As we mobilize to survive this year, we continue to work with great determination towards improved long-term stability. I reconfirm with absolute clarity that we are proceeding with important reform initiatives and work extremely actively towards managing the agency in a cost effective manner.
I warmly welcome the concrete progress achieved in the establishment of the OIC/IDB Waqf and the World Bank Trust Fund. These are very important signs of institutional partnership and prospects for sustained funding.
Before I conclude, I wish to highlight a separate and very important initiative underway. The credibility of humanitarian agencies has been impacted by a series of grave incidents of sexual exploitation and abuse (SEA).
In our line of work the risks of abusing the trust of beneficiaries in particular is real, as we have seen in recent grave incidents impacting the credibility of humanitarian organizations, and we are determined at UNRWA to significantly scale up our prevention and response to such appalling acts.
We are currently actively reviewing existing policies and practices, identifying gaps and bringing about changes. I have established a senior team dedicated specifically to this effort. As Commissioner-General I take this matter extremely seriously, and ensure we take further steps to combat SEA in all its forms.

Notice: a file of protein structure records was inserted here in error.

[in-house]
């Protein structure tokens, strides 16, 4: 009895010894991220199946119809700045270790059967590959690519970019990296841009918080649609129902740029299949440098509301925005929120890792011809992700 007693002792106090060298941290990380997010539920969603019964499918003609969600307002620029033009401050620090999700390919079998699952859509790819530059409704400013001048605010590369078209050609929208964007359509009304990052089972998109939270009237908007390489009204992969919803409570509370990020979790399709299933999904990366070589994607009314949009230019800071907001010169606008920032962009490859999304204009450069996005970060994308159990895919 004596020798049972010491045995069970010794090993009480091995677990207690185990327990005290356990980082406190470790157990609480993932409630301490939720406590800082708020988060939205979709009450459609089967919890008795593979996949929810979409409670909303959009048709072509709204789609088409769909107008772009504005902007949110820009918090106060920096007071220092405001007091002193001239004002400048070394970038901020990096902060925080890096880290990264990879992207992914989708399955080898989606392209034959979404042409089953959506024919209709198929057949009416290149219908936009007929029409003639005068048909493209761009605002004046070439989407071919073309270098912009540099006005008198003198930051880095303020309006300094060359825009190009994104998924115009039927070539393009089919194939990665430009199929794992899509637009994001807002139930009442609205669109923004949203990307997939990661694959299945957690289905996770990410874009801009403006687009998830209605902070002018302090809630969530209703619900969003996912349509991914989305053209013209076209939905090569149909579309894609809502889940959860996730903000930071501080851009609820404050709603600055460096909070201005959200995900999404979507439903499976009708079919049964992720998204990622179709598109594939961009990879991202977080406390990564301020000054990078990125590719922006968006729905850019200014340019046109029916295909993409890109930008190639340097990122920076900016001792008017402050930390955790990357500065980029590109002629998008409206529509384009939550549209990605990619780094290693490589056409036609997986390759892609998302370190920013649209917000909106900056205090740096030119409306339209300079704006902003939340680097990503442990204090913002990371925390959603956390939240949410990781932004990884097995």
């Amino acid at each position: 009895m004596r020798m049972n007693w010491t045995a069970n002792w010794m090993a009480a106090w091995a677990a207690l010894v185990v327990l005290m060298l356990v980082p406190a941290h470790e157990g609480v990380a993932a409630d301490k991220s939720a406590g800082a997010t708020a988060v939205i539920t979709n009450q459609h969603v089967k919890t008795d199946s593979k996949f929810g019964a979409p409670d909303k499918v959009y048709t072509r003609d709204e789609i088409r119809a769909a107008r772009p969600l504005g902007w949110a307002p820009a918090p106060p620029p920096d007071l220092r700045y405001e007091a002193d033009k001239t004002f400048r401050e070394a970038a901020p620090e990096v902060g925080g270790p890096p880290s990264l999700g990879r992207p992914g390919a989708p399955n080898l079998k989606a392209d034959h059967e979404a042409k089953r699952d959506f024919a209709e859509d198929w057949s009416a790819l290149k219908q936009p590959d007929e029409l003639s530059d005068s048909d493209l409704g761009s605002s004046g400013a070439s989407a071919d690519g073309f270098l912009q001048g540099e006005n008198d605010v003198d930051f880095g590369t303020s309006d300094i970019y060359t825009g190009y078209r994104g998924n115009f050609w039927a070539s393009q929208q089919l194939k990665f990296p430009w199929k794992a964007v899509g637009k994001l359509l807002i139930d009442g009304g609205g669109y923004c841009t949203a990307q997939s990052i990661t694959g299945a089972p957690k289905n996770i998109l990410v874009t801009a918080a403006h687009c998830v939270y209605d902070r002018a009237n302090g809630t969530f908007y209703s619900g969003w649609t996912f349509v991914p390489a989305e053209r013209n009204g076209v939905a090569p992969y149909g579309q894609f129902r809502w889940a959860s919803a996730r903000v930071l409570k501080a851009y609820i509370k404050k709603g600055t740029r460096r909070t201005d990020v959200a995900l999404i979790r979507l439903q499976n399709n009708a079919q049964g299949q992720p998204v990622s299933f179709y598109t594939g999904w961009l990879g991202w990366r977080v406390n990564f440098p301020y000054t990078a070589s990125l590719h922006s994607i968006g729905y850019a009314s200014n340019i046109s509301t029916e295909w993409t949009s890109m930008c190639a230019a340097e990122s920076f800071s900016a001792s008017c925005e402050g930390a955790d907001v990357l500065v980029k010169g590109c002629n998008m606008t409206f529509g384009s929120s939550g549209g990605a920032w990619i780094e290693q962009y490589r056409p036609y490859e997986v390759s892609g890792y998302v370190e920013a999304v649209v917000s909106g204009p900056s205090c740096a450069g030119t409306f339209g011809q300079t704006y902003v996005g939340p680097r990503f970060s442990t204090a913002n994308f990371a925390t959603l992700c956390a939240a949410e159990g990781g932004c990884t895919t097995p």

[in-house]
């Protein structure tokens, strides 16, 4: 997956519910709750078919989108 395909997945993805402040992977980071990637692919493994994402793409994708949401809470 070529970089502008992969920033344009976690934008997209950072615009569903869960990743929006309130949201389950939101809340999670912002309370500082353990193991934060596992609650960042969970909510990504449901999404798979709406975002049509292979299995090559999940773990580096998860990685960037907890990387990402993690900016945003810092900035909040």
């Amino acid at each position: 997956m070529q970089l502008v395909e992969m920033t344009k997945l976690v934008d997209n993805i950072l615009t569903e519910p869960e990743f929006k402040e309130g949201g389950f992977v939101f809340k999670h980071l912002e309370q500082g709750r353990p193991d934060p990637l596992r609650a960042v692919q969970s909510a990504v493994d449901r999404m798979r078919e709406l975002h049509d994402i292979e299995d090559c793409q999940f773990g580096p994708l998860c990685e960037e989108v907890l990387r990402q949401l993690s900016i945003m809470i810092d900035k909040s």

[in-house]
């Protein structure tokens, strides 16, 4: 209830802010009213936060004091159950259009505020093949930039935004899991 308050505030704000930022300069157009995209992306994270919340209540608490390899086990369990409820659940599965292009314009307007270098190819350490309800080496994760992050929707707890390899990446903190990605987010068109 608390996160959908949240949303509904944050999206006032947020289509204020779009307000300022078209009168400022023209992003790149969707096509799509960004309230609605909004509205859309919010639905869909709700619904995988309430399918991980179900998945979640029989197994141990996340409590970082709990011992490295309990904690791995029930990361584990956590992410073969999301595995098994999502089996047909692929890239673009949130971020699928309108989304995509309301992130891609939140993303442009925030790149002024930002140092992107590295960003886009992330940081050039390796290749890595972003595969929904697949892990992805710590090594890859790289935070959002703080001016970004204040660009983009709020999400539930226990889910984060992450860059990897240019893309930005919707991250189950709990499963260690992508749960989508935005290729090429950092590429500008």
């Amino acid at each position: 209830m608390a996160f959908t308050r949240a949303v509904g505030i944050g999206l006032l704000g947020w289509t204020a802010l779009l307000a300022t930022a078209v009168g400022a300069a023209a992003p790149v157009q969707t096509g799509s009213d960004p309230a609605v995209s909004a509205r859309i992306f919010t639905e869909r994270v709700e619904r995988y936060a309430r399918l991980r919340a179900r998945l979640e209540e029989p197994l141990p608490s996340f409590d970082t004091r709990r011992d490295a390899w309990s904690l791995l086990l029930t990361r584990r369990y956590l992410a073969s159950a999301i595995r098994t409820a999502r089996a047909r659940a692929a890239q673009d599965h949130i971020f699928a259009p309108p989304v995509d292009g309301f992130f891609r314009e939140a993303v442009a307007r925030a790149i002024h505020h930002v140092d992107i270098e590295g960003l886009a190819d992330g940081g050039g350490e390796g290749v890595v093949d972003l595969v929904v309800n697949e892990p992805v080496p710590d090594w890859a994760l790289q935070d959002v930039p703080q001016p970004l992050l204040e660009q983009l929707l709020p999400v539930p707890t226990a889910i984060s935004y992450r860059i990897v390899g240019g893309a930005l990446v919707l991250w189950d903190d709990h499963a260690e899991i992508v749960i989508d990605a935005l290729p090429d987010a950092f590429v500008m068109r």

This is a message I emphasized to all 30,000 staff in my communication to them in March, and stressed the need to report any instances, including dedicated hotlines. Following steps taken last year – among them preparation and roll-out of our SEA action plan – I will ensure we move forward in our efforts, and will also be keen learners from the solutions of others. I appreciate the attention of Advisory Commission members to this issue, and we will keep you updated.
In conclusion, I think I have been very clear about how extraordinarily difficult this year has been. And about how remarkable the mobilization and support have been. And about how grave the risks are.
Let us stay on a successful path. For the sake of the rights and dignity of Palestine refugees. For the sake of regional stability. For the sake of the robustness of the multilateral system and the preservation of hope and opportunities.
I thank you.